They emerged from the cheap seats, an unknown threat. I wondered as they brought a beat down, but then I began to think seriously. Though they dressed in tactical gear, I thought of them in a sense as fanboys coming from the cheap seats, dispensing their own justice, even at once standing behind the revered CM Punk, but for a price.
Love some postmodern commentary, and before they were booked in matches the Shield was just that, fanboys eating the industry, like the real fanboys complaining about shows on social media. Despite their costumes, of course.
Seth Rollins, Roman Raines and Dean Ambrose were a known commodity to management, slotted in immediately to title shots and main events, there entrance and subsequent quick ascension an anomaly in sports entertainment.
Then there is Bray Wyatt.
Bray acclimated and even helped to introduce others in his clique, but I tell you, if I crapped my pants and walked a distance, the feces would acclimate to my butt, legs and clothing, just as Bray interjected his presence into the WWE. That's a conjecture, not a criticism.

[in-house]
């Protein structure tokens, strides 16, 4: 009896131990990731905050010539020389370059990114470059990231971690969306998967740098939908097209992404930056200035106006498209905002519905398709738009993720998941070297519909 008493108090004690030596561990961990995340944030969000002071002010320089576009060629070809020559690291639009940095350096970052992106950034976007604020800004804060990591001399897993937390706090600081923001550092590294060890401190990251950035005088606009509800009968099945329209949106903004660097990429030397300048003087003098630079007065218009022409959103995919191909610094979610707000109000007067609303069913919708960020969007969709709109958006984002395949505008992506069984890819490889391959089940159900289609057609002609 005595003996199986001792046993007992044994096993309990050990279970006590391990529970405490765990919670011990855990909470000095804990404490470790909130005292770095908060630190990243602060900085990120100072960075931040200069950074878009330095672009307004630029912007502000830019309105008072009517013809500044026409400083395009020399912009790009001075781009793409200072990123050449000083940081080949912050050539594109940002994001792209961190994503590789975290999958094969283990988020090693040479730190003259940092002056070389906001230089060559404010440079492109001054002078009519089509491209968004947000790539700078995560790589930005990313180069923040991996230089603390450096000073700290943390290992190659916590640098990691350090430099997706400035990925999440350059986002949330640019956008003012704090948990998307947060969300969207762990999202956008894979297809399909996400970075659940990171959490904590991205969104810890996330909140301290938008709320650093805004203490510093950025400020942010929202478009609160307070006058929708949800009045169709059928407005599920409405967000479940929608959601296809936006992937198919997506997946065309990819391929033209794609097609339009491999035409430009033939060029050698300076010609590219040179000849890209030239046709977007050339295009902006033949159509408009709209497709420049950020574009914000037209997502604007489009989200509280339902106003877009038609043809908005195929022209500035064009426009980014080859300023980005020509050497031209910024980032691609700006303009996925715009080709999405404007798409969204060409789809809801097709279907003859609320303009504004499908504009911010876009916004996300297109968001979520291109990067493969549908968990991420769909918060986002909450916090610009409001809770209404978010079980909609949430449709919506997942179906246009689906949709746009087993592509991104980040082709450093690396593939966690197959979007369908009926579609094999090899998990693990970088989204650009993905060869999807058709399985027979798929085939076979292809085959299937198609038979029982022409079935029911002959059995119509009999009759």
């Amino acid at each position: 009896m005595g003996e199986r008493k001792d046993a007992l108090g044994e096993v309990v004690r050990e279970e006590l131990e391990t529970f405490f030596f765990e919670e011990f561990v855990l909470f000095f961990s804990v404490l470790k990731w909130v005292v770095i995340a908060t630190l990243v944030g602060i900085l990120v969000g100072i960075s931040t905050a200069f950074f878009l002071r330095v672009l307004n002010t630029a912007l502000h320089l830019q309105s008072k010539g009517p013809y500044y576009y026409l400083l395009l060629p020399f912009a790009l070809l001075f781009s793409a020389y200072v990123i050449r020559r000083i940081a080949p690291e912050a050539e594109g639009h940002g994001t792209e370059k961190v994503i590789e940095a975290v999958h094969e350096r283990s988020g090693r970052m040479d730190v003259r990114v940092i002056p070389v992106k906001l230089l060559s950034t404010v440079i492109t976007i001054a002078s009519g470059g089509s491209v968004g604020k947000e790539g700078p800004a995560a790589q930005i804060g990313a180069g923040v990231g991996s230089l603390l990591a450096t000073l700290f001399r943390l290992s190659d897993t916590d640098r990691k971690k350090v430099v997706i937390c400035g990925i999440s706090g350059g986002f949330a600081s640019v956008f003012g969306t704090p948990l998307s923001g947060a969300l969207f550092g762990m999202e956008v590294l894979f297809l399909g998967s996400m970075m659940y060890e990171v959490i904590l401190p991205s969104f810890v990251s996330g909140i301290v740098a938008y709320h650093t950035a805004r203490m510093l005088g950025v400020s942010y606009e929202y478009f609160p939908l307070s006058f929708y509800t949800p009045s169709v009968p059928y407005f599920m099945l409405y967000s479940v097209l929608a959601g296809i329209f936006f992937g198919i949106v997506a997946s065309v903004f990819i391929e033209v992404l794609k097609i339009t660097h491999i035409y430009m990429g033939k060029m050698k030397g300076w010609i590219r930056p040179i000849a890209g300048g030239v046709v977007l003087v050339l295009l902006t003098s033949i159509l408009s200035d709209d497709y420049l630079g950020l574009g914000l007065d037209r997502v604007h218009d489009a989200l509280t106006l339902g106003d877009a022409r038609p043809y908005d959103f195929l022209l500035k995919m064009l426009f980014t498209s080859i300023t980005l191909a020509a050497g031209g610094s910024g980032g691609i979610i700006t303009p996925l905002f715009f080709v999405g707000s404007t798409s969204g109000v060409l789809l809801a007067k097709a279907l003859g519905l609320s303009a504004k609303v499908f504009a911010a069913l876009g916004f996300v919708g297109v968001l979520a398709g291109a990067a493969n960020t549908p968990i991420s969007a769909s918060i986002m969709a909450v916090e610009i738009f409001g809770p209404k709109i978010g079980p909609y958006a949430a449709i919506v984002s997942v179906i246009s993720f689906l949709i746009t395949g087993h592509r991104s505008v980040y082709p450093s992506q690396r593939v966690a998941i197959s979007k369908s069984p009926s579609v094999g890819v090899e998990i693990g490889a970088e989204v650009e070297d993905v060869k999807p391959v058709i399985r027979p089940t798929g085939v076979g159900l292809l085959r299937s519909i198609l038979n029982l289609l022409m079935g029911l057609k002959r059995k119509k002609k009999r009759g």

Through the beatdowns, given conveniently, for storyline in sports entertainment is a matter ultimately of convenience, with that good hedonistic calculus, the Shield acclimated themselves to touring and got to know the competition, and the competition came to know them, as well.
And seamlessly at the dissolution of the group, the grew character traits, like the gourd vine over the head of Jonah as he stared at Nineveh in anticipation.